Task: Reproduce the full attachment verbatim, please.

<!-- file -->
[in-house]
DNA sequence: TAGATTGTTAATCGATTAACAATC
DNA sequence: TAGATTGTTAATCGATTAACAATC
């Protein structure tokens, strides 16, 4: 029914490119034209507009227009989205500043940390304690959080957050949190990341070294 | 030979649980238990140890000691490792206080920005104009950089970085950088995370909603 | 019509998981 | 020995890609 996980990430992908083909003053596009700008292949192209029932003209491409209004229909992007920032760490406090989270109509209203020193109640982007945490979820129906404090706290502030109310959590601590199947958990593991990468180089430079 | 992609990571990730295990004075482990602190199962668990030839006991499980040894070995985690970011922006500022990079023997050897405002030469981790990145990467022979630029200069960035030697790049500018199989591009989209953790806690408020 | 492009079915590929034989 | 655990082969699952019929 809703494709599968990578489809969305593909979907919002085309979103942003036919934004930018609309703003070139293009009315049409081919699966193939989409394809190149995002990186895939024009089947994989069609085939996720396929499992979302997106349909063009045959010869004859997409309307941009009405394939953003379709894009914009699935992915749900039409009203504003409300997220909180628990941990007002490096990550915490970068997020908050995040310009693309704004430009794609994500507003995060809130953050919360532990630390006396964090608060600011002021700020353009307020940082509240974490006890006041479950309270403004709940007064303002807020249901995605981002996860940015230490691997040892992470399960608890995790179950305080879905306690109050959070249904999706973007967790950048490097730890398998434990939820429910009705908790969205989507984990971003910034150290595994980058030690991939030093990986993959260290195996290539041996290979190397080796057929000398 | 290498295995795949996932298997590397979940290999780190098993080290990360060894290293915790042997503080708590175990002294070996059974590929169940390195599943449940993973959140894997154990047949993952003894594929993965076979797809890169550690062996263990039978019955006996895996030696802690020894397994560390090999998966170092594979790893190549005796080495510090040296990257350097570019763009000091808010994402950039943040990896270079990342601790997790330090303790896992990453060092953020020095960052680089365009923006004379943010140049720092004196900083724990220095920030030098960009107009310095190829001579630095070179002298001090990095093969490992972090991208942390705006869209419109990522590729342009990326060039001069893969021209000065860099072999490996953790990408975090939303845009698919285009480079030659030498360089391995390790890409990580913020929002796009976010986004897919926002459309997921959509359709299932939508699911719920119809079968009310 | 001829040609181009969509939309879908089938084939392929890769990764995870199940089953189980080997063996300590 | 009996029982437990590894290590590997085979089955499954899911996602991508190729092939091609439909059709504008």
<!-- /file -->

[in-house]
DNA sequence: TAGATTGTTAATCGATTAACAATC
DNA sequence: TAGATTGTTAATCGATTAACAATC
């Protein structure tokens, strides 16, 4: 029914490119034209507009227009989205500043940390304690959080957050949190990341070294 | 030979649980238990140890000691490792206080920005104009950089970085950088995370909603 | 019509998981 | 020995890609 996980990430992908083909003053596009700008292949192209029932003209491409209004229909992007920032760490406090989270109509209203020193109640982007945490979820129906404090706290502030109310959590601590199947958990593991990468180089430079 | 992609990571990730295990004075482990602190199962668990030839006991499980040894070995985690970011922006500022990079023997050897405002030469981790990145990467022979630029200069960035030697790049500018199989591009989209953790806690408020 | 492009079915590929034989 | 655990082969699952019929 809703494709599968990578489809969305593909979907919002085309979103942003036919934004930018609309703003070139293009009315049409081919699966193939989409394809190149995002990186895939024009089947994989069609085939996720396929499992979302997106349909063009045959010869004859997409309307941009009405394939953003379709894009914009699935992915749900039409009203504003409300997220909180628990941990007002490096990550915490970068997020908050995040310009693309704004430009794609994500507003995060809130953050919360532990630390006396964090608060600011002021700020353009307020940082509240974490006890006041479950309270403004709940007064303002807020249901995605981002996860940015230490691997040892992470399960608890995790179950305080879905306690109050959070249904999706973007967790950048490097730890398998434990939820429910009705908790969205989507984990971003910034150290595994980058030690991939030093990986993959260290195996290539041996290979190397080796057929000398 | 290498295995795949996932298997590397979940290999780190098993080290990360060894290293915790042997503080708590175990002294070996059974590929169940390195599943449940993973959140894997154990047949993952003894594929993965076979797809890169550690062996263990039978019955006996895996030696802690020894397994560390090999998966170092594979790893190549005796080495510090040296990257350097570019763009000091808010994402950039943040990896270079990342601790997790330090303790896992990453060092953020020095960052680089365009923006004379943010140049720092004196900083724990220095920030030098960009107009310095190829001579630095070179002298001090990095093969490992972090991208942390705006869209419109990522590729342009990326060039001069893969021209000065860099072999490996953790990408975090939303845009698919285009480079030659030498360089391995390790890409990580913020929002796009976010986004897919926002459309997921959509359709299932939508699911719920119809079968009310 | 001829040609181009969509939309879908089938084939392929890769990764995870199940089953189980080997063996300590 | 009996029982437990590894290590590997085979089955499954899911996602991508190729092939091609439909059709504008």